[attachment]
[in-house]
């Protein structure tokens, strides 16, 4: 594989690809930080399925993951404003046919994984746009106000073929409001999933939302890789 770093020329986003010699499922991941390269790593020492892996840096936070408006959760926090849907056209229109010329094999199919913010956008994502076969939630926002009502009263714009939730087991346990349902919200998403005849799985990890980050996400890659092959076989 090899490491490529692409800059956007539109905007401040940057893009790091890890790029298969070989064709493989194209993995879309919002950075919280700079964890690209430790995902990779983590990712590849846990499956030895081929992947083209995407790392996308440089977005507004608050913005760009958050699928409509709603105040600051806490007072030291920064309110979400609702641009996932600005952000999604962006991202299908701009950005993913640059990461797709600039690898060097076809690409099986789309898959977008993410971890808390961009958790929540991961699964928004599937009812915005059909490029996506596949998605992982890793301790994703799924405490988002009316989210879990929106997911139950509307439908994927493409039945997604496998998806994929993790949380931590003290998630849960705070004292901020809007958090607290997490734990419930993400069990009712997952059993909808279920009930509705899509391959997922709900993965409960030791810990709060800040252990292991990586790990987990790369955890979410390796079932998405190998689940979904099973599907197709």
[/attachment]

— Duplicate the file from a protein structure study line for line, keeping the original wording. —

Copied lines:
[in-house]
């Protein structure tokens, strides 16, 4: 594989690809930080399925993951404003046919994984746009106000073929409001999933939302890789 770093020329986003010699499922991941390269790593020492892996840096936070408006959760926090849907056209229109010329094999199919913010956008994502076969939630926002009502009263714009939730087991346990349902919200998403005849799985990890980050996400890659092959076989 090899490491490529692409800059956007539109905007401040940057893009790091890890790029298969070989064709493989194209993995879309919002950075919280700079964890690209430790995902990779983590990712590849846990499956030895081929992947083209995407790392996308440089977005507004608050913005760009958050699928409509709603105040600051806490007072030291920064309110979400609702641009996932600005952000999604962006991202299908701009950005993913640059990461797709600039690898060097076809690409099986789309898959977008993410971890808390961009958790929540991961699964928004599937009812915005059909490029996506596949998605992982890793301790994703799924405490988002009316989210879990929106997911139950509307439908994927493409039945997604496998998806994929993790949380931590003290998630849960705070004292901020809007958090607290997490734990419930993400069990009712997952059993909808279920009930509705899509391959997922709900993965409960030791810990709060800040252990292991990586790990987990790369955890979410390796079932998405190998689940979904099973599907197709």